Meet the man behind the crochet animals from Diamond Heights

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“I didn’t really do it for the neighborhood,” he laughs mischievously, “I really did it for myself.”

Huib Petersen. (Courtesy of Huib Petersen)

Petersen is on during the day Jewelry designer with an extraordinary gift for beadwork. His passion for needlework began as a small child who grew up in Holland. When he was six years old, his grandmother showed him how to crochet on his fingers. At this time he also taught himself to knit by watching his mother make clothes. “She didn’t want to teach me because I was a boy,” explains Petersen. “But because I looked at my mother from this side, I did everything the other way around. I started everything mirrored. And I’ve been doing that ever since. “

It takes Petersen up to a week for a single animal, but he indulges in the time-consuming work. In the evening he creates the animals while his husband informs himself in films and TV programs. “My husband’s relaxation is sitting in front of the television,” says Petersen. “My hands have to do something, otherwise I’ll be very bored. I can’t sit still. “

Although Petersen doesn’t design the animals from scratch but uses patterns from Revelry and Etsy as a starting point, one of the things that make his zoo so appealing is the childlike joy it brings to each of its creatures. When the meek doer notices during our walk that a wolf he has made has slumped sideways on its branch, he laughs. “Well, that’s fine,” he says. “Wolves are a bit crooked anyway. You can’t trust them. “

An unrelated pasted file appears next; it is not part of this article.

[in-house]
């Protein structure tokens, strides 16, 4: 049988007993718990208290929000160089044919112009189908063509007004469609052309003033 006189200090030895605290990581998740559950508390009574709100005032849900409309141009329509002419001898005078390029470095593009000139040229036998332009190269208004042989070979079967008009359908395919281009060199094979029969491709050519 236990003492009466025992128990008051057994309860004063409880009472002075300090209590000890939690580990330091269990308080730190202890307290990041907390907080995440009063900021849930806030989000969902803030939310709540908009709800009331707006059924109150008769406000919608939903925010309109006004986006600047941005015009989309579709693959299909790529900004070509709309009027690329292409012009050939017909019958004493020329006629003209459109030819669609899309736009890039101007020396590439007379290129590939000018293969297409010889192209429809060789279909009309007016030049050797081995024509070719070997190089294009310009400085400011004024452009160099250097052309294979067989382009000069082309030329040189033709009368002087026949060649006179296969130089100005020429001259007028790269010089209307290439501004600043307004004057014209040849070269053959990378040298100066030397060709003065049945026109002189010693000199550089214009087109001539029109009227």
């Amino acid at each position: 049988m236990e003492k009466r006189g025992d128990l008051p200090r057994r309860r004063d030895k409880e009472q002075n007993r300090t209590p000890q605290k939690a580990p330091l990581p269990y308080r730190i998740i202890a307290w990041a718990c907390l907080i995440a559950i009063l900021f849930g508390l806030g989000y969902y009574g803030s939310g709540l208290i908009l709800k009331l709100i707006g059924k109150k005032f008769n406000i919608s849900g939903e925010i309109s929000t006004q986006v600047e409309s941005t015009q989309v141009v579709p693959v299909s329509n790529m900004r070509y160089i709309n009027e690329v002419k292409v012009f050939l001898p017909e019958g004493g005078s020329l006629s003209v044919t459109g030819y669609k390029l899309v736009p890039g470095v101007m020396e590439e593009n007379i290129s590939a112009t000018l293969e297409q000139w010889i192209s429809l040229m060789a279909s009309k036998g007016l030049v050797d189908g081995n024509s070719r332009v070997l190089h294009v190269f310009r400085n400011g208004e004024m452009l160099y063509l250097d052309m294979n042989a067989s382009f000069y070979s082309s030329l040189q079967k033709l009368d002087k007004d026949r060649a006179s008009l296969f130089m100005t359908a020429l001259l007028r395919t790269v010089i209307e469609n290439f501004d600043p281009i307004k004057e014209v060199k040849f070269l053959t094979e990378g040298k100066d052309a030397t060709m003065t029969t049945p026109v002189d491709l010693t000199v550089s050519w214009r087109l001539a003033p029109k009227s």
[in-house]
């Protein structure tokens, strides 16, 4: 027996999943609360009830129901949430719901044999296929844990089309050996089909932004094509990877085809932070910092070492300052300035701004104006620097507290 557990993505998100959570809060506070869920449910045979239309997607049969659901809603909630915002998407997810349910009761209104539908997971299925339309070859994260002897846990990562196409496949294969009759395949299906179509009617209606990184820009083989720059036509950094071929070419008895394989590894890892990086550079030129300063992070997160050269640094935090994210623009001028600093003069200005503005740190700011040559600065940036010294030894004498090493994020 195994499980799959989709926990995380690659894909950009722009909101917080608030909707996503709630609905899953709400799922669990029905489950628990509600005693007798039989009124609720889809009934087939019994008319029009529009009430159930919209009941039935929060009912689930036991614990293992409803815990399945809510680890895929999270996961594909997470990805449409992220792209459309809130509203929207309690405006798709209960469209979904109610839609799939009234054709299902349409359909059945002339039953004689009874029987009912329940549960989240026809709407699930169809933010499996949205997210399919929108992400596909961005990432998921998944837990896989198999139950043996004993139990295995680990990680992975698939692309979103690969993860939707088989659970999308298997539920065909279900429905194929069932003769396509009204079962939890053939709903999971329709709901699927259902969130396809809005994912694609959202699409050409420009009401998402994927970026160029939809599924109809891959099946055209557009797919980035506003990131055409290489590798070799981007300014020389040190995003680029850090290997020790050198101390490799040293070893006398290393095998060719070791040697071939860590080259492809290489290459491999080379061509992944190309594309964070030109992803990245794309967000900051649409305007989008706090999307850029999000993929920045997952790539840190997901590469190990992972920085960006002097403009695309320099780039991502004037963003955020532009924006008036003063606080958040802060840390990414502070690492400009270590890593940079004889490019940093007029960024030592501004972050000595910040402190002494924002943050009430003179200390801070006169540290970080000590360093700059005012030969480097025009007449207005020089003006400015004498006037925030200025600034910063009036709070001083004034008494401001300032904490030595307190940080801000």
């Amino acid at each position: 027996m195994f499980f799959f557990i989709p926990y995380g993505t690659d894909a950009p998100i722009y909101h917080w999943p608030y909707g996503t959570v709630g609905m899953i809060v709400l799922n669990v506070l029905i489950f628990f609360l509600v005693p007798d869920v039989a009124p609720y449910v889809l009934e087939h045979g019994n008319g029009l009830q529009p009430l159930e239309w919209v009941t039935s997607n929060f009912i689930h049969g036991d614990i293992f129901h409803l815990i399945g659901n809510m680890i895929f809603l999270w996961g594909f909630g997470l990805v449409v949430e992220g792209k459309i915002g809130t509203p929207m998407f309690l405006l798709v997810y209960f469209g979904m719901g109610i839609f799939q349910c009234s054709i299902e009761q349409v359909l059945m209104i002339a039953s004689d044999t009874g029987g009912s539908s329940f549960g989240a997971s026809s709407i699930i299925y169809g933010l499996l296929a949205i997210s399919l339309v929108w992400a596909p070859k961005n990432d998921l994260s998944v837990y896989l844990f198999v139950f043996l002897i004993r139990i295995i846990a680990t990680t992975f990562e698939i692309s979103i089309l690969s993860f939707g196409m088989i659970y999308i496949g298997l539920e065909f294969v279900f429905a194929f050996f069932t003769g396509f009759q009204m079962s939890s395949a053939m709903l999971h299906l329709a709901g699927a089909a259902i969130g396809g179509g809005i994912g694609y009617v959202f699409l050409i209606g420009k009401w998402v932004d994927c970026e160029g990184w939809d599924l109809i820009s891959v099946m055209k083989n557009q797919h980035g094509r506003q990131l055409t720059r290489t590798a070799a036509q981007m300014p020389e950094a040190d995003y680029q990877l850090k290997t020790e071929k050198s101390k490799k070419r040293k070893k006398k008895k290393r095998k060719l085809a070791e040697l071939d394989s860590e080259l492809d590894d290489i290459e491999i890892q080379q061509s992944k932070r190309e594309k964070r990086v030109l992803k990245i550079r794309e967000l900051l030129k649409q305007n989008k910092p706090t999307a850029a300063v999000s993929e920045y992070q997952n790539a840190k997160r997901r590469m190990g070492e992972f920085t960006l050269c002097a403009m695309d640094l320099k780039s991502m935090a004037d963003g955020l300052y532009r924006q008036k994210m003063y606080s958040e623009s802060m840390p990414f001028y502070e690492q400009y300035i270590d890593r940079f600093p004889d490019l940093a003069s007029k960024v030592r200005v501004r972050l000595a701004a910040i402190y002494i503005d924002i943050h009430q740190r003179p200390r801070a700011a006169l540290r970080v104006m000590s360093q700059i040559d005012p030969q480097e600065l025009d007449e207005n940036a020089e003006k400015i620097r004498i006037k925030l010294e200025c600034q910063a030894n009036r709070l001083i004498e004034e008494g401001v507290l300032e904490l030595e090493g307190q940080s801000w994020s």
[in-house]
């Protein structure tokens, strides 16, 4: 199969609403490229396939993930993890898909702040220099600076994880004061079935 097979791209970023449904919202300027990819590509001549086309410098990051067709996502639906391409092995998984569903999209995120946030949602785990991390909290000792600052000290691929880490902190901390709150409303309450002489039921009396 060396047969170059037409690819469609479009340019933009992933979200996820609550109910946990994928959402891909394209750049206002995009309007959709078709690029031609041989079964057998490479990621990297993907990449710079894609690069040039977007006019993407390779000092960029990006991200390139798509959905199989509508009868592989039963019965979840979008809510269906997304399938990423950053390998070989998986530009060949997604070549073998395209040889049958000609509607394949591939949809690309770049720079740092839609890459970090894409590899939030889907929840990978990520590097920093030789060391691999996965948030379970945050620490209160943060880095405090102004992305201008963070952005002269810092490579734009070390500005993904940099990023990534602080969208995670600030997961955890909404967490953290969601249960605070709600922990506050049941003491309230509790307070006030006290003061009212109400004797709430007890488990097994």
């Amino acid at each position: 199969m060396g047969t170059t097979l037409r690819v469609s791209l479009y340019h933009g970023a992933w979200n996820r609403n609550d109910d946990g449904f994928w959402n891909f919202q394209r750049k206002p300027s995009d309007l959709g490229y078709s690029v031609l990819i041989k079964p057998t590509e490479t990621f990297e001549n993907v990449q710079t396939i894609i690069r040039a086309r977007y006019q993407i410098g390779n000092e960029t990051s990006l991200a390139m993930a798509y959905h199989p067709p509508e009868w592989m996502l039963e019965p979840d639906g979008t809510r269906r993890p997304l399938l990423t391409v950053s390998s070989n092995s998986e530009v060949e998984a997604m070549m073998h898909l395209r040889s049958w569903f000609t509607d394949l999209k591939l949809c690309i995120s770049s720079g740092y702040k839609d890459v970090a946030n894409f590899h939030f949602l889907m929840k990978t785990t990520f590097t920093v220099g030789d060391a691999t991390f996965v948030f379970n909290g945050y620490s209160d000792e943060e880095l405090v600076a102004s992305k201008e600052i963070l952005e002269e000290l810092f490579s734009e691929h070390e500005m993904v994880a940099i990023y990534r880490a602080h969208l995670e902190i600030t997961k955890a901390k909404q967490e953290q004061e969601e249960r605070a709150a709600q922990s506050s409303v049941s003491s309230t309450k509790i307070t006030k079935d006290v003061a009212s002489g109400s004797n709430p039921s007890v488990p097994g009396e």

Left: A crocheted sloth with googly eyes hangs upside down from its tail on a branch.  Right: Blue, red, pink, and purple crocheted crabs sit on the side of a branch.
A group of Petersen’s tree creatures that were caught shortly after a rain shower.

At this stage, some of the animals are more weathered than others, and some have disappeared altogether. (“They are gifts to the city, and the city takes them with it every now and then,” shrugs Petersen.) However, he makes sure that his menagerie is looked after as well as possible. It repositions and re-attaches older, sliding animals. He relocates those attached to dead trees. And it temporarily moves everything that is outside of houses that are currently being painted or renovated. Like the rest of the neighborhood, he sees the animals as a “little treasure hunt”.

For years, the animals at Diamond Heights were simply a quirk of the neighborhood that was mostly enjoyed by the residents. But during the shelter’s extended arrangement in 2020, people from other parts of the city began hiking to visit the animals. They were a fun addition to the teddy bear hunts that many families have already seen. And they were a much-needed distraction from the day-to-day stresses of the pandemic.

Left: A bright green-yellow-purple octopus sits on top of a tangled succulent plant.  Right: An orange-yellow octopus is sitting in a tree, its long tentacles stretching across the trunk.
Two of Petersen’s octopuses hanging out in Diamond Heights. (Huib Petersen / Rae Alexandra)

Even if you spend a little time in the area, it becomes clear that the adults at Diamond Heights like the animals almost as much as the children. The first time I stopped to take a picture of one – a silly sloth hanging upside down by its ankles – a man walking by stopped and led me, completely unsolicited, to a tree further up the street. “You have to see the monkeys!” He grinned.


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